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Be careful! High fat western diet could make prostate cancer aggressive

The findings showed that about 20 per cent of metastatic prostate cancers lack two tumour suppressing genes PML and PTEN -- known to play a major role in prostate cancer.

Reported by: IANS, New Delhi [ Published on: January 16, 2018 22:00 IST ]
High fat western diet could make prostate cancer aggressive

Eating a typical Western high-fat diet such as cheeseburgers and fries could make prostate cancer more aggressive and cause them to spread, found a study. The result opens the door to new treatment for the condition that is generally an "indolent" or slow-growing and low-risk disease. 

"The progression of cancer to the metastatic stage represents a pivotal event that influences patient outcomes and the therapeutic options available to patients," said Pier Paolo Pandolfi, Director at the Beth Israel Deaconess Medical Center (BIDMC) in Boston.

"Our data provide a strong genetic foundation for the mechanisms underlying metastatic progression, and we also demonstrated how environmental factors can boost these mechanisms to promote progression from primary to advanced metastatic cancer," Pandolfi added.

For the studies, published in the journals Nature Genetics and Nature Communications, when the team increased the levels of saturated fats -- the kind found in fast food cheeseburgers and fries -- in the animals' diet, the mice developed aggressive, metastatic tumours.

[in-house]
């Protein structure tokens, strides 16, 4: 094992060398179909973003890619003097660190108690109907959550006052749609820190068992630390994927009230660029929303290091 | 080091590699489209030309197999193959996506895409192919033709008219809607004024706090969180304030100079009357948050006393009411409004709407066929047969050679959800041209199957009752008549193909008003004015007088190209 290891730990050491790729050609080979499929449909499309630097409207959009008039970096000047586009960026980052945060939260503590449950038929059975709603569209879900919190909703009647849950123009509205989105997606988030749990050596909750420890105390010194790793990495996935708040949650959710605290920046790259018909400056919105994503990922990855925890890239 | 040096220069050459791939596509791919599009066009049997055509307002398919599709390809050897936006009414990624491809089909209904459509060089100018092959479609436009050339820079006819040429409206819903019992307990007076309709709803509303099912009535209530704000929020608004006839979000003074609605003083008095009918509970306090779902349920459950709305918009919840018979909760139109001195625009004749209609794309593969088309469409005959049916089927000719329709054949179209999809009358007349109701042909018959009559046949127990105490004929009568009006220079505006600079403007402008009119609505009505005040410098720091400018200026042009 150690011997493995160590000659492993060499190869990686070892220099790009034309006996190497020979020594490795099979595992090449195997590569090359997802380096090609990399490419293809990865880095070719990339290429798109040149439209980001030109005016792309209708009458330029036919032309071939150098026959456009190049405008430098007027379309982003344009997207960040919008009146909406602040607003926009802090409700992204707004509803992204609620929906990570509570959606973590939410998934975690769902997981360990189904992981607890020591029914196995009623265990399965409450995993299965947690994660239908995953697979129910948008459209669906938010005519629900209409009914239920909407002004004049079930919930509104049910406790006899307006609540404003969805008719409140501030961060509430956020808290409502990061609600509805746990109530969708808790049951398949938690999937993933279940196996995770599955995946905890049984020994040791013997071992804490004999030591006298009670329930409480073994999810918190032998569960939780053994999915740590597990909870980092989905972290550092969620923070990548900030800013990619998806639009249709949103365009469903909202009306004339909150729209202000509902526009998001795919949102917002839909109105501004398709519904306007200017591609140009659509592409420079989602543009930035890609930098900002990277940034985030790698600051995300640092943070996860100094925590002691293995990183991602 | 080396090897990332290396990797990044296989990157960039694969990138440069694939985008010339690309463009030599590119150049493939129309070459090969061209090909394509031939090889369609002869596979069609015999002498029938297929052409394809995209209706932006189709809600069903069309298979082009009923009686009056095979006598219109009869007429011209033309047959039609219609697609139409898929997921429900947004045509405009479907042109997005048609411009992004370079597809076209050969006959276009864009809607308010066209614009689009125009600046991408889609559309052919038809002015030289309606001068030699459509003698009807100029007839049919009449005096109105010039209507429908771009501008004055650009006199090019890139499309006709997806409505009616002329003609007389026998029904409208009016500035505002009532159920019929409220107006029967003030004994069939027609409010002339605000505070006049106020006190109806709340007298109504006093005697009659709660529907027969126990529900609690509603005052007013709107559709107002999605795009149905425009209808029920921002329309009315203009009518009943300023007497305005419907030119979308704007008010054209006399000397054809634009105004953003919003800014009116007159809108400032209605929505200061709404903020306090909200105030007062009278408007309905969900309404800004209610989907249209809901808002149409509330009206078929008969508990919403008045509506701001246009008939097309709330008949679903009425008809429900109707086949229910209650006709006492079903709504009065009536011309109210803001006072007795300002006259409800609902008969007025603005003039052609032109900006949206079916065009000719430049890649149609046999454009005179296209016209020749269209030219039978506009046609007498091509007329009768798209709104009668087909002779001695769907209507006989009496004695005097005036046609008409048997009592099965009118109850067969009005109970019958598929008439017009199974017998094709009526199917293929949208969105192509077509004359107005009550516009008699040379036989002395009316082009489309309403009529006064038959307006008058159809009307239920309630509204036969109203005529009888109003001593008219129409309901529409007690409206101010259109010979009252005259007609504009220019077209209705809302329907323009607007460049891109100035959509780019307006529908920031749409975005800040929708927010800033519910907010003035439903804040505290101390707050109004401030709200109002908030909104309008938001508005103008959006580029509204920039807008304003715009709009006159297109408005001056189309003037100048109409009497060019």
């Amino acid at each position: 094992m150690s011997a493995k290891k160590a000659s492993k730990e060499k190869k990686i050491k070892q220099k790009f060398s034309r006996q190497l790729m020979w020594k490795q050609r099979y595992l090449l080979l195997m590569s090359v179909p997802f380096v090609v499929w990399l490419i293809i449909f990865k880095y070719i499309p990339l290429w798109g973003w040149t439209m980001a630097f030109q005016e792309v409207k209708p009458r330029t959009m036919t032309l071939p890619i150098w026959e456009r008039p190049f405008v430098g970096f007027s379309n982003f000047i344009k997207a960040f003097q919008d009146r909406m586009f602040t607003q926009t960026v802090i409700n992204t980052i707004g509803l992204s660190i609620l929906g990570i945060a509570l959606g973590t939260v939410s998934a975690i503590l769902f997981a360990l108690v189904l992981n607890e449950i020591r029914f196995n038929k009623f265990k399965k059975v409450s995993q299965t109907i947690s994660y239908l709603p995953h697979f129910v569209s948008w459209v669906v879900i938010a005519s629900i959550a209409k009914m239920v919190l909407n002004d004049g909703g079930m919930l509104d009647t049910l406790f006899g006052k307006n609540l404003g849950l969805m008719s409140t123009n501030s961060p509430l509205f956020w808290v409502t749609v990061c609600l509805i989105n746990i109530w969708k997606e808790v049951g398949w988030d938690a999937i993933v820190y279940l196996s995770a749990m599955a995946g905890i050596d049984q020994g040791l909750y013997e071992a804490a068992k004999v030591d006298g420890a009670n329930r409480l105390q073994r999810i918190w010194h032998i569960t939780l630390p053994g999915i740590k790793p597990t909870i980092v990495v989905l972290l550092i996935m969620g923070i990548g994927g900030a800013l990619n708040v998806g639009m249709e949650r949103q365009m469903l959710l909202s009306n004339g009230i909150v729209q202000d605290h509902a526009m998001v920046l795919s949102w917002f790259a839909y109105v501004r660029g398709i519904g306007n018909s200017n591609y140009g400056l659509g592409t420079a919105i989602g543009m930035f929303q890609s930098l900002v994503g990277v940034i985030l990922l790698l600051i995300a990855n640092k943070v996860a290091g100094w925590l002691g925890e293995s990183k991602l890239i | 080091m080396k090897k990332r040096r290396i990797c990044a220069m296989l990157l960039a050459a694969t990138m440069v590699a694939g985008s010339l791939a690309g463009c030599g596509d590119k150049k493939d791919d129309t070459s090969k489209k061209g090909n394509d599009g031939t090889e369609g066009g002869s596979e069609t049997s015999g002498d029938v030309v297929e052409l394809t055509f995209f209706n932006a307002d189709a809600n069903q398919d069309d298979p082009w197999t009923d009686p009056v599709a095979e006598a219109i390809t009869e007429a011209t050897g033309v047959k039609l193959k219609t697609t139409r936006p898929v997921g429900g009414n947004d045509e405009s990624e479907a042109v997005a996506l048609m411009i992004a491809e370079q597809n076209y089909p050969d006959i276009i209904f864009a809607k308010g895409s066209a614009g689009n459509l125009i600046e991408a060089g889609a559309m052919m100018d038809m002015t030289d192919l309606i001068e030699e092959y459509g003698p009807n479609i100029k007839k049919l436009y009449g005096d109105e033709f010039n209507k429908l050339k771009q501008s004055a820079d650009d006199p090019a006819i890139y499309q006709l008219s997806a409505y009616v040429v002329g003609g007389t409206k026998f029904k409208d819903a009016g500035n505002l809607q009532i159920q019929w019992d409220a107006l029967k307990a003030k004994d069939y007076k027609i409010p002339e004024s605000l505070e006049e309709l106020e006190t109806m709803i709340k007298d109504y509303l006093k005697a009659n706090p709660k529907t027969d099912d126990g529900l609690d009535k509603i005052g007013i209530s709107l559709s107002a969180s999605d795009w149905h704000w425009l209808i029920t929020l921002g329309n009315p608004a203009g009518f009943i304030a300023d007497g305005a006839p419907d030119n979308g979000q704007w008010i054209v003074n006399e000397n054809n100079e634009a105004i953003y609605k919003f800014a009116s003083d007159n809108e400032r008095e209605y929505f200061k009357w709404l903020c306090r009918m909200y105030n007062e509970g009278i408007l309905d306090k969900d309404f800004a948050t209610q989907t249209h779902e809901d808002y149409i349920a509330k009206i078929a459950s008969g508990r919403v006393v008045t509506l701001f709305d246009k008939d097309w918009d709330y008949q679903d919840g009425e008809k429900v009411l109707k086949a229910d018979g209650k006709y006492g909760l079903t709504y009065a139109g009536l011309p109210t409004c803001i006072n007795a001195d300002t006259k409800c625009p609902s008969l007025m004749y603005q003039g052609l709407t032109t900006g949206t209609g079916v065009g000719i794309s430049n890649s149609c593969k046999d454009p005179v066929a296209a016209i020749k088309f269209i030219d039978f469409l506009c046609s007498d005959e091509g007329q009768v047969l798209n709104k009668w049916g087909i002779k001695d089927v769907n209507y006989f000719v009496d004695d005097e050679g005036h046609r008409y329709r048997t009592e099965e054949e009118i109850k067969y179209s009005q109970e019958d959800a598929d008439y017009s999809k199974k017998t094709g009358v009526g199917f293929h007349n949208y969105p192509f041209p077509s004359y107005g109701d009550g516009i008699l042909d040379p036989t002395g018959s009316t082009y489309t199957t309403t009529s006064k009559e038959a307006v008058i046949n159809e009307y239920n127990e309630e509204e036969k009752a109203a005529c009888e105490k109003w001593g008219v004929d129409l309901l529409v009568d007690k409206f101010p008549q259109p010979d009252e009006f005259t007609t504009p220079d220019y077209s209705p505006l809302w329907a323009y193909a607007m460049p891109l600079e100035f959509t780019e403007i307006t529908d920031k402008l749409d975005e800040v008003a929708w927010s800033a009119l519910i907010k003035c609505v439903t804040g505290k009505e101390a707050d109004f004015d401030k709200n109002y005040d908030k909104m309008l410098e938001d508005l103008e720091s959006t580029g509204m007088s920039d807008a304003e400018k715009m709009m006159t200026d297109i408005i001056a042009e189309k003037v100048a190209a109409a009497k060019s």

The findings showed that about 20 per cent of metastatic prostate cancers lack two tumour suppressing genes PML and PTEN -- known to play a major role in prostate cancer. In these cases, the cells' fat-production machinery was found running amok.

"It was as though we'd found the tumors' lipogenic, or fat production, switch," Pandolfi said. 

"Thus, if there's a switch, we can block this switch and prevent metastasis or even cure metastatic prostate cancer," he added.

Moreover, the researchers are also in the process of testing an obesity drug named "fatostatin" that was discovered in 2009.

"The obesity drug blocked the lipogenesis fantastically and the tumours regressed and didn't metastasise," Pandolfi said. 

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